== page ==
On Nov. 20, 2020, Terp Startup NuroSTREAM hosted a free Mind Palace workshop at Startup Shell, UMD’s student-run incubator. The workshop was designed to test their startup’s neuroscience-based study platform. NuroSTREAM is participating in the Dingman Center’s Terp Startup Fellows program pilot, which provides continued resources and funding support for selected graduates from our Terp Startup summer accelerator. The following is one student’s account of her experience in the workshop.
by: Allison Criswell ’21
Just in time for finals season, NuroSTREAM hosted a memorization strategy “Mind Palace”at UMD. The mind palace technique originated in ancient Greece, when a poet experienced a disaster and was later able to walk himself through the scene in his mind, recalling where each person was sitting when it happened. Beyond remembering where dead people were, NuroSTREAM is bringing this to students as a study method. Students can link facts or sequences with specific locations, senses (smell, touch, etc.), and emotions in order to keep them in their mind when that big exam comes. To explain, let me use the number memorization example given in the workshop.
Co-founder Steven Jettoo ’20 instructed us all to close our eyes and imagine this: You’re floating through space and suddenly there’s a snap — you’re in your bed, rolling over after just waking up. You look to your left wall and see a poster with 11 adorable puppies on it. You hear peculiar hammering noises, so you get up and walk to the door. You see that the lock on the door has the number 7 on it. You think the hammering is coming from the bathroom, so you check there, and Pikachu is in the bathtub. He says “Pikachu!” 6 times. You go into the kitchen and find your favorite food — 2 ounces of it on the lid. You pick two other items (for me it was the toaster oven, 44, and window, 61). This story incorporates strangeness (Pikachu?), emotion (cute puppies), and senses (the sound of the hammer) to deeply stick in an individual’s mind. It is said that the mind palace technique can work for long-term memorization as well, so it’s likely participants could even walk ourselves through this scenario mentally again a few weeks from now!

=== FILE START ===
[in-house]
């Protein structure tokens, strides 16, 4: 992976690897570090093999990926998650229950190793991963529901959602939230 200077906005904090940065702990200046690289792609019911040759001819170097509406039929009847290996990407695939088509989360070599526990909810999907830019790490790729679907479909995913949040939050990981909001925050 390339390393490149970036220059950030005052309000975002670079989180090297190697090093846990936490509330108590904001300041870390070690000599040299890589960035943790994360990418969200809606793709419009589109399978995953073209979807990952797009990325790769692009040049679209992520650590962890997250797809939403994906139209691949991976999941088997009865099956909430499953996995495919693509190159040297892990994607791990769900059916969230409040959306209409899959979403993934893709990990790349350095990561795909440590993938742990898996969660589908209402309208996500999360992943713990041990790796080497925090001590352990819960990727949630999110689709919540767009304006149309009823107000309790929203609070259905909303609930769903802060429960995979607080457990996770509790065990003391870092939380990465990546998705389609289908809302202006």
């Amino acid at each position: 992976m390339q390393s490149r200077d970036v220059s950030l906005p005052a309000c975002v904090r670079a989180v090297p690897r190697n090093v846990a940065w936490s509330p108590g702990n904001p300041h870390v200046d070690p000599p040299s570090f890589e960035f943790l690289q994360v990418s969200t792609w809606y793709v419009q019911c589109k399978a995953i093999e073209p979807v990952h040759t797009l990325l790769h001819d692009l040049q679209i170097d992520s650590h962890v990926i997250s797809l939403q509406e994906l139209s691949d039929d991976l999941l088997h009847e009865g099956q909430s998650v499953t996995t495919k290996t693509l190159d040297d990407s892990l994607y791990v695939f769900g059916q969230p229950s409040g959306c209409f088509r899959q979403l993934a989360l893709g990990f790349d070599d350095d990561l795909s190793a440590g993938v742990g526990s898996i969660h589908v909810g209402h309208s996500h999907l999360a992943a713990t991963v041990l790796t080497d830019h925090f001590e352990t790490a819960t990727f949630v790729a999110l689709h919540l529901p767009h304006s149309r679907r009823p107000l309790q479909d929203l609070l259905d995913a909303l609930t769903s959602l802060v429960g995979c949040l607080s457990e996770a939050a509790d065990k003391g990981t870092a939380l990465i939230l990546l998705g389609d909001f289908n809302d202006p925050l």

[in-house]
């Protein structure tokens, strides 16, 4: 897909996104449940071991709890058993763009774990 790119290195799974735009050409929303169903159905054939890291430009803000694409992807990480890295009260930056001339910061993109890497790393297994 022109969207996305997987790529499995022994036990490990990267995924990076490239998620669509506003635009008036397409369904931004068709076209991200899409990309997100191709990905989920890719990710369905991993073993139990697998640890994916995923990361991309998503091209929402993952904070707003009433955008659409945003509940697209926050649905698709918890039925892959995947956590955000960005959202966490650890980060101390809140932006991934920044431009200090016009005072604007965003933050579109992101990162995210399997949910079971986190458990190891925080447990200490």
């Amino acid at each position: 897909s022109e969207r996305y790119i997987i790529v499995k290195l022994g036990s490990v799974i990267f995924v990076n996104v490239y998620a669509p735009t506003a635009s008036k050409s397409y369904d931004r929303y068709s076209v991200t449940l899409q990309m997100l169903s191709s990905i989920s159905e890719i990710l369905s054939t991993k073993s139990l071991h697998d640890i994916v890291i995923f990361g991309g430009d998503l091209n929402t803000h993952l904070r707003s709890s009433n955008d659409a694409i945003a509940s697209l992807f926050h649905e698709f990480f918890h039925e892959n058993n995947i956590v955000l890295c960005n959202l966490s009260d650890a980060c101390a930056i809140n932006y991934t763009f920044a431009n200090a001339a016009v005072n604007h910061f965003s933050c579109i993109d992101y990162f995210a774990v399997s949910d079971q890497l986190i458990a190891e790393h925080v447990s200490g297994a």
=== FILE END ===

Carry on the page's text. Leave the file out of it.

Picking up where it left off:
Students were then broken up into groups to create their own sequences. My team used McKeldin Mall as a way to remember around 15 double digit numbers. By navigating mentally from the fountain on the mall to the second floor of the library, we were able to recite it all back pretty easily. There’s no way I would’ve remembered it all through standard methods of memorization like repetition or chunking!
One tip NuroSTREAM gave is to trust your brain as you go through your visual mnemonic. The brain is much more powerful than we give it credit for, and self-doubt can interfere with your capacity to learn. Moral of the story — memory isn’t something you have or don’t have, it’s something you create. NuroSTREAM’s mission is to turn everyone into a lifelong learner through their interactive mind palace workshops.
– Photography by Tommy Piantone ’19
Allison Criswell is a third year undergraduate student at the Robert H. Smith School of Business. After working with socially conscious businesses in Ecuador this past summer through Maryland Social Entrepreneur Corps, she developed a strong interest in entrepreneurship. She believes that mission-driven ventures will continue to play a uniquely valuable role in creating positive change.